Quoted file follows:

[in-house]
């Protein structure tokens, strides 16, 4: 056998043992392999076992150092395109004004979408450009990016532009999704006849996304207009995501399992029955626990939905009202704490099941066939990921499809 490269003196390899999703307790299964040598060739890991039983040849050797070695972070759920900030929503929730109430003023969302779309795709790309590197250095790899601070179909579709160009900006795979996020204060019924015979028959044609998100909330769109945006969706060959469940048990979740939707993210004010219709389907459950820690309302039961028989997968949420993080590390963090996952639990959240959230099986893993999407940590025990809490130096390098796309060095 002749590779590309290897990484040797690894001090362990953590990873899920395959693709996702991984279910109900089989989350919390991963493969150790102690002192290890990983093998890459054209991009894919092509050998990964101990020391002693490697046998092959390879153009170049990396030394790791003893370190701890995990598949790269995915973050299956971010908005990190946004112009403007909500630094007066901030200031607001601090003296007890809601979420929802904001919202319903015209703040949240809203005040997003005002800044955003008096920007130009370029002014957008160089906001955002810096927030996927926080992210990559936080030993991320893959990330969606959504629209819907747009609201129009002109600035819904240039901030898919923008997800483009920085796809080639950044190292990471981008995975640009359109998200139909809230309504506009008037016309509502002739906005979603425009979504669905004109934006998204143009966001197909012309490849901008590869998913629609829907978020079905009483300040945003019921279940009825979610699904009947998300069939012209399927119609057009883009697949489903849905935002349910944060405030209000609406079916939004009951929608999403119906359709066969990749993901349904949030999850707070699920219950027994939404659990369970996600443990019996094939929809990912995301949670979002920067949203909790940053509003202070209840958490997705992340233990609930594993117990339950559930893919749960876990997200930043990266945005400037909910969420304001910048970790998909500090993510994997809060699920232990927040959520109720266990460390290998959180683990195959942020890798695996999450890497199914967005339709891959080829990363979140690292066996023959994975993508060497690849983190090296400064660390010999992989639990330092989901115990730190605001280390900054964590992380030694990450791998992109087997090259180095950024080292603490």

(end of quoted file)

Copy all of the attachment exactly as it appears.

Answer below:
[in-house]
């Protein structure tokens, strides 16, 4: 056998043992392999076992150092395109004004979408450009990016532009999704006849996304207009995501399992029955626990939905009202704490099941066939990921499809 490269003196390899999703307790299964040598060739890991039983040849050797070695972070759920900030929503929730109430003023969302779309795709790309590197250095790899601070179909579709160009900006795979996020204060019924015979028959044609998100909330769109945006969706060959469940048990979740939707993210004010219709389907459950820690309302039961028989997968949420993080590390963090996952639990959240959230099986893993999407940590025990809490130096390098796309060095 002749590779590309290897990484040797690894001090362990953590990873899920395959693709996702991984279910109900089989989350919390991963493969150790102690002192290890990983093998890459054209991009894919092509050998990964101990020391002693490697046998092959390879153009170049990396030394790791003893370190701890995990598949790269995915973050299956971010908005990190946004112009403007909500630094007066901030200031607001601090003296007890809601979420929802904001919202319903015209703040949240809203005040997003005002800044955003008096920007130009370029002014957008160089906001955002810096927030996927926080992210990559936080030993991320893959990330969606959504629209819907747009609201129009002109600035819904240039901030898919923008997800483009920085796809080639950044190292990471981008995975640009359109998200139909809230309504506009008037016309509502002739906005979603425009979504669905004109934006998204143009966001197909012309490849901008590869998913629609829907978020079905009483300040945003019921279940009825979610699904009947998300069939012209399927119609057009883009697949489903849905935002349910944060405030209000609406079916939004009951929608999403119906359709066969990749993901349904949030999850707070699920219950027994939404659990369970996600443990019996094939929809990912995301949670979002920067949203909790940053509003202070209840958490997705992340233990609930594993117990339950559930893919749960876990997200930043990266945005400037909910969420304001910048970790998909500090993510994997809060699920232990927040959520109720266990460390290998959180683990195959942020890798695996999450890497199914967005339709891959080829990363979140690292066996023959994975993508060497690849983190090296400064660390010999992989639990330092989901115990730190605001280390900054964590992380030694990450791998992109087997090259180095950024080292603490």